What to Do When There’s More Month Than Money
You’ve lost your job or for some other reason don’t have enough money to pay all of your bills. Which bills should you pay first and which ones can slide for a while?
Here’s a basic rule of thumb according to the Boston-based National Consumer Law Center in its book, Surviving Debt:
“Always pay essential expenses and debts first. If any money is left, you can decide which nonessential debts, if any, to keep in your expense budget.”
An essential debt represents a serious obligation that if not paid could produce severe, even life-threatening consequences.
Do not make payments on nonessential debts when you have not paid essential ones even if your nonessential creditors are breathing down your neck.
Please do not misunderstand! I am not suggesting that you should just walk away from your financial obligations. You must pay your creditors, you must pay your bills. To not pay them is not an option. Of course it is not ideal to let some of your bills slide for awhile. But your situation is what it is. In time, as things improve (they will) you will be able to get caught up completely. But for now, you need to know how to get through this month.
Once you’ve determined which debts are essential, prioritize them according to the severity of the consequences you will suffer for non-payment. Here is a guide to follow, listed by priority.
FAMILY NECESSITIES. This means basic food and unavoidable medical expenses including health insurance. Even though essential, keep these expenses to the absolute, bare bones minimum. You don’t eat steak three times a week when you can’t pay the water bill.
RENT OR MORTGAGE. Always assume that your landlord or mortgage lender will immediately proceed to evict or foreclose if you are late with a payment.
UTILITIES. Next you should pay the minimum required to keep the heat, lights and water utility services. Your cable and Internet bills are not essential utilities. You should probably cancel them for now. Use the computers and borrow DVDs from your local library.
CAR PAYMENTS. If a car is necessary to keep your job, making the loan or lease payment is the next priority.
CHILD SUPPORT. Paying child support is absolutely essential. Not paying can land you in jail. You have no options here for allowing this to slide or to go unpaid.
OTHER SECURED LOANS. Beyond your home and car, debts on furniture, boats, RVs and expensive electronic gear are likely to be secured—that means the lender can repossess for nonpayment. While you are in the process of selling these items to get out from the heavy debt load, you must keep current on all payments.
UNPAID TAXES. If the IRS is about to take your paycheck, bank account, house or other property, you need to set up a repayment plan immediately.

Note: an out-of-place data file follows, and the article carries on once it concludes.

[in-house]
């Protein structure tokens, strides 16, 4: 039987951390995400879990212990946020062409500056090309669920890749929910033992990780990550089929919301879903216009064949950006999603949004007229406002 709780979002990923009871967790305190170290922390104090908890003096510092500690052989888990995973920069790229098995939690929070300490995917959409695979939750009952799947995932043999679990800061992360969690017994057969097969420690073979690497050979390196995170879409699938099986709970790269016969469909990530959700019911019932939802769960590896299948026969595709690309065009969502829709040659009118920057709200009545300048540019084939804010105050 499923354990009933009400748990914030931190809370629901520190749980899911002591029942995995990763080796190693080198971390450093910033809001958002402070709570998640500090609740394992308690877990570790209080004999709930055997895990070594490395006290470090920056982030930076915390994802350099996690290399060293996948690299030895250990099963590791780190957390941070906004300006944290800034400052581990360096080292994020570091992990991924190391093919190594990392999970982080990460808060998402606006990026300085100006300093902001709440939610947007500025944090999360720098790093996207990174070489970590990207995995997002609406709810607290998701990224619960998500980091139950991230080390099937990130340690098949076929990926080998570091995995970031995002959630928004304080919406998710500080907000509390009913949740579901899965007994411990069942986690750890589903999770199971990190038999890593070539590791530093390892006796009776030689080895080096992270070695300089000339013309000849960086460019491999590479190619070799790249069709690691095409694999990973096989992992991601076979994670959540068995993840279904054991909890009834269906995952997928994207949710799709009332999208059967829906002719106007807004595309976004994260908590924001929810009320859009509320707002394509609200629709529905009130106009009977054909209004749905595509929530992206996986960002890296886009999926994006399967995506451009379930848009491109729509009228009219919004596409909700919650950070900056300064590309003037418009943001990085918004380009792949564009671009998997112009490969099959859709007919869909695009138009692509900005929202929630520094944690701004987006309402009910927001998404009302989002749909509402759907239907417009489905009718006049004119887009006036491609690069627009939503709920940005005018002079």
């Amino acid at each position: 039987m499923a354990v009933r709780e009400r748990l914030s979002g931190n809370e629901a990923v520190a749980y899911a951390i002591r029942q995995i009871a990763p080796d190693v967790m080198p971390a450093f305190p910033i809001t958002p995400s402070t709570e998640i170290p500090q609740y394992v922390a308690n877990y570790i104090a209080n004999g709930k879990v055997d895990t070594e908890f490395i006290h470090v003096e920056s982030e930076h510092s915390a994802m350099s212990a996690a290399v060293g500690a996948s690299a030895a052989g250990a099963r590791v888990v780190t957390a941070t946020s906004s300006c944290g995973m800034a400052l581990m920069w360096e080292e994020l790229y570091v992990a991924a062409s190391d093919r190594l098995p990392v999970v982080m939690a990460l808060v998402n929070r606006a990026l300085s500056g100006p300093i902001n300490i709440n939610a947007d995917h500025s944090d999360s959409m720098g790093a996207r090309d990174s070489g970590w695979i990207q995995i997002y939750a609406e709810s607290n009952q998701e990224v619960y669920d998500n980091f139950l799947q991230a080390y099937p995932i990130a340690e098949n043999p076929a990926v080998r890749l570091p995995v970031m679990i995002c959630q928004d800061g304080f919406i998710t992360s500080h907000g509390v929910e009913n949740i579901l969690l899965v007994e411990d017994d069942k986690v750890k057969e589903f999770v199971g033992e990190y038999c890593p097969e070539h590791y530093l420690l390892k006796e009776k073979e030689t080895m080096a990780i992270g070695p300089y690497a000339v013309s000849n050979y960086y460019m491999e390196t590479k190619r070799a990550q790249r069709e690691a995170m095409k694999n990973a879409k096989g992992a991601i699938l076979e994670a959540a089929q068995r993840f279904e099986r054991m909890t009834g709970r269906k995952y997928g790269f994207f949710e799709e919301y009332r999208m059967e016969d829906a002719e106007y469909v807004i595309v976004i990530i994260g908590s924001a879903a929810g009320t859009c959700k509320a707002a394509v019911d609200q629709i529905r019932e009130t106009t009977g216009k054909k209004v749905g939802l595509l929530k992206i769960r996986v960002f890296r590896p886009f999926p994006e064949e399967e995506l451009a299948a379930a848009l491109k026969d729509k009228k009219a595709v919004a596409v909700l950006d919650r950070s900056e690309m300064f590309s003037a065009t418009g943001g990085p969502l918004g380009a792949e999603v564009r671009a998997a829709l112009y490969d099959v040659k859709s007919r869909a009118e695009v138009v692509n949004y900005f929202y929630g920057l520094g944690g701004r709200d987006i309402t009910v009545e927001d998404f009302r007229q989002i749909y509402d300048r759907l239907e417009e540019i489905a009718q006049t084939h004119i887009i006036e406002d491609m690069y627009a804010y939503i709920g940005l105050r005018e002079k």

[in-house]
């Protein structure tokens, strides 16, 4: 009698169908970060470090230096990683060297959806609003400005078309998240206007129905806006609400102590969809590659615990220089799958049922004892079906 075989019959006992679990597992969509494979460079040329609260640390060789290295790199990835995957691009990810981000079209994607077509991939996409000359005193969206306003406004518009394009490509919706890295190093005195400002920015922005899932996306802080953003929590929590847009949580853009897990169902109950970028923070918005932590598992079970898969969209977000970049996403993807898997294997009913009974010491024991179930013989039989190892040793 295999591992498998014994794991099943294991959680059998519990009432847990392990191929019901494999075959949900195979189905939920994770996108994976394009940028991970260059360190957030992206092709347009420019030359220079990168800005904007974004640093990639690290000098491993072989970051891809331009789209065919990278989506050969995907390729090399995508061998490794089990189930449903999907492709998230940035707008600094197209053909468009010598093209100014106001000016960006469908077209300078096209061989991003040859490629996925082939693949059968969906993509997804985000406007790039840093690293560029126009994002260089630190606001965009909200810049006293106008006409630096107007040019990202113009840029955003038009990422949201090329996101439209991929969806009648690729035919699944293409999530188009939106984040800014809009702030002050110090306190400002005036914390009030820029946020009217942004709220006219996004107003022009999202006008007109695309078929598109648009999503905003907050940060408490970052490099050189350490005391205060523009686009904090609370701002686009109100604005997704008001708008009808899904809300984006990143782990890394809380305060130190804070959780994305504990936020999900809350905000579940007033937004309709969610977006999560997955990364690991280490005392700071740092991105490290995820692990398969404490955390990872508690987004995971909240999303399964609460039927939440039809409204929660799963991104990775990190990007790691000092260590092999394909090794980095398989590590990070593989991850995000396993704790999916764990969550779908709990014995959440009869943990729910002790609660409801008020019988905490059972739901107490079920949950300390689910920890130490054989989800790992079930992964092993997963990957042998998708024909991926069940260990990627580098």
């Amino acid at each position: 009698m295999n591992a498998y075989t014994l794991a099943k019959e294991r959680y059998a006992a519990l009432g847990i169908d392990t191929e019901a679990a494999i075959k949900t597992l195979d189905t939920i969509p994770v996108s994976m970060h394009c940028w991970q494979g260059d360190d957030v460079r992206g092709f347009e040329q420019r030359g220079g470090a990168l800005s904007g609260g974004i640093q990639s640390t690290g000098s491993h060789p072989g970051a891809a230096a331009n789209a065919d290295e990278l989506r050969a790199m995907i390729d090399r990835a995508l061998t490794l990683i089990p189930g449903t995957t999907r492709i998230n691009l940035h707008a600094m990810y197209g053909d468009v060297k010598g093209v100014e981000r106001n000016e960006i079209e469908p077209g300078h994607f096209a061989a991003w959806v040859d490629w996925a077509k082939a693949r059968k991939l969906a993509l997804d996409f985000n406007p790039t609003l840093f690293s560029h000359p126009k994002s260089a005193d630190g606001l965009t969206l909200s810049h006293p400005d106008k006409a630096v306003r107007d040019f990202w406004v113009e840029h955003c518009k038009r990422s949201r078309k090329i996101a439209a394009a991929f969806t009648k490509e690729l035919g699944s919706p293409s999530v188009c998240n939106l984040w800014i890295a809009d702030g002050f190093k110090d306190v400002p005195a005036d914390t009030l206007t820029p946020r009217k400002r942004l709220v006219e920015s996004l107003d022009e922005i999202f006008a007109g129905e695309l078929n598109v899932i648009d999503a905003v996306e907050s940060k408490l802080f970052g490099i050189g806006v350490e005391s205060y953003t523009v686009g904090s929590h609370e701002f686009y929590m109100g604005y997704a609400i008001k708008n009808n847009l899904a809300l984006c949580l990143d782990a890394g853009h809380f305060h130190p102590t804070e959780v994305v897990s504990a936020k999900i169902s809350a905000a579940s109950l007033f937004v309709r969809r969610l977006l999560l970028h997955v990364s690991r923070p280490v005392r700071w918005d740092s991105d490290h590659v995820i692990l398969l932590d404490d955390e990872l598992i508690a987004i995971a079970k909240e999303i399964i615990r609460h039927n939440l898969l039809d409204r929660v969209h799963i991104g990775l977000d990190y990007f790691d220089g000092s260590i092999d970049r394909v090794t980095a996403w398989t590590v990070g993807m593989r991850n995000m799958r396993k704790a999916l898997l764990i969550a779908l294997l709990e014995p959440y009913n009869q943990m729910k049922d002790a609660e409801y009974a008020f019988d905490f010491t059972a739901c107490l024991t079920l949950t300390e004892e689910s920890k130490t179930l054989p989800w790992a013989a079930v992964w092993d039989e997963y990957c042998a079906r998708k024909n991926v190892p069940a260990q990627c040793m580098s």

Nonessential expenses/debts are financial obligations that will have a lesser and or significantly delayed effect if you withhold payment for a limited time. This is called breathing room, not a pass. It’s a short period of time while you figure out what to do.
STUDENT LOANS. Failure to pay could eventually include seizure of your tax refunds and special wage garnishment. If you let this slide, expect to be charged penalty fees.
CREDIT CARDS, DEPARTMENT STORES AND GASOLINE CARDS. If you fall behind with these debts you will trash your credit score, lose credit privileges, pay horrendous late fees and—if the debt is unusually high—you may be sued. But you won’t lose your home. You can recover.
PERSONAL LOANS FROM FRIENDS AND FAMILY. You should feel a moral obligation to pay, but these creditors will likely be the most understanding of your situation. Don’t hide. Do the right thing and contact this person immediately to set up a face-to-face meeting.
MEDICAL, LEGAL AND ACCOUNTING BILLS. While these debts are real and will be paid eventually, they are rarely essential unless you are still receiving treatment.
OTHER SECURED LOANS. Every other debt you owe is probably in this category. These unsecured debts are rarely, if ever, essential enough to pay first.
I know this is such an emotional time for you. Don’t allow your emotions to dictate how you distribute the money you have. And do not let your creditors set the agenda. Do not hide, do not lie. Above all, do not take your situation personally.
Adopt a business-like mindset and treat your creditors as you would want to be treated if the tables were turned. Be courteous and respectful yet assertive. Do not make promises you cannot keep. And when your situation turns around (it will!) keep the promises you have made to your creditors, your family and to yourself.
Tough times never last, but tough people do.
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